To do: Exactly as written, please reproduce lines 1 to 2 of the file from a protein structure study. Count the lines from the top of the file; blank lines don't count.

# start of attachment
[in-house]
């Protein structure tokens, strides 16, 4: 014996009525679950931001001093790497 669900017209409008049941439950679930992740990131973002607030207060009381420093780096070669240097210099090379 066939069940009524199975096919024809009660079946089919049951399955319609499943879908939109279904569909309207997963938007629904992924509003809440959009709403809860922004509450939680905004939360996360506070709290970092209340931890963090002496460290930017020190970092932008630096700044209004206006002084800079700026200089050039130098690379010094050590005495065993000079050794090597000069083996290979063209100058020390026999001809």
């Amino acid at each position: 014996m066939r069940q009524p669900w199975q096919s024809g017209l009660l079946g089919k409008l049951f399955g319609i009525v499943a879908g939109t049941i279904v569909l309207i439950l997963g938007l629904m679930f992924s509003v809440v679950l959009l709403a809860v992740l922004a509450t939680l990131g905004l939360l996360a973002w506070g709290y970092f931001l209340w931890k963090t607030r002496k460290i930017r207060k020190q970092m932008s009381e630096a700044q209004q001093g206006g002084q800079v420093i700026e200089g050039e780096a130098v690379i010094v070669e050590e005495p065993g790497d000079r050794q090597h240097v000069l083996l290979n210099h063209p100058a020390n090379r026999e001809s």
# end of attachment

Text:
[in-house]
């Protein structure tokens, strides 16, 4: 014996009525679950931001001093790497 669900017209409008049941439950679930992740990131973002607030207060009381420093780096070669240097210099090379 066939069940009524199975096919024809009660079946089919049951399955319609499943879908939109279904569909309207997963938007629904992924509003809440959009709403809860922004509450939680905004939360996360506070709290970092209340931890963090002496460290930017020190970092932008630096700044209004206006002084800079700026200089050039130098690379010094050590005495065993000079050794090597000069083996290979063209100058020390026999001809």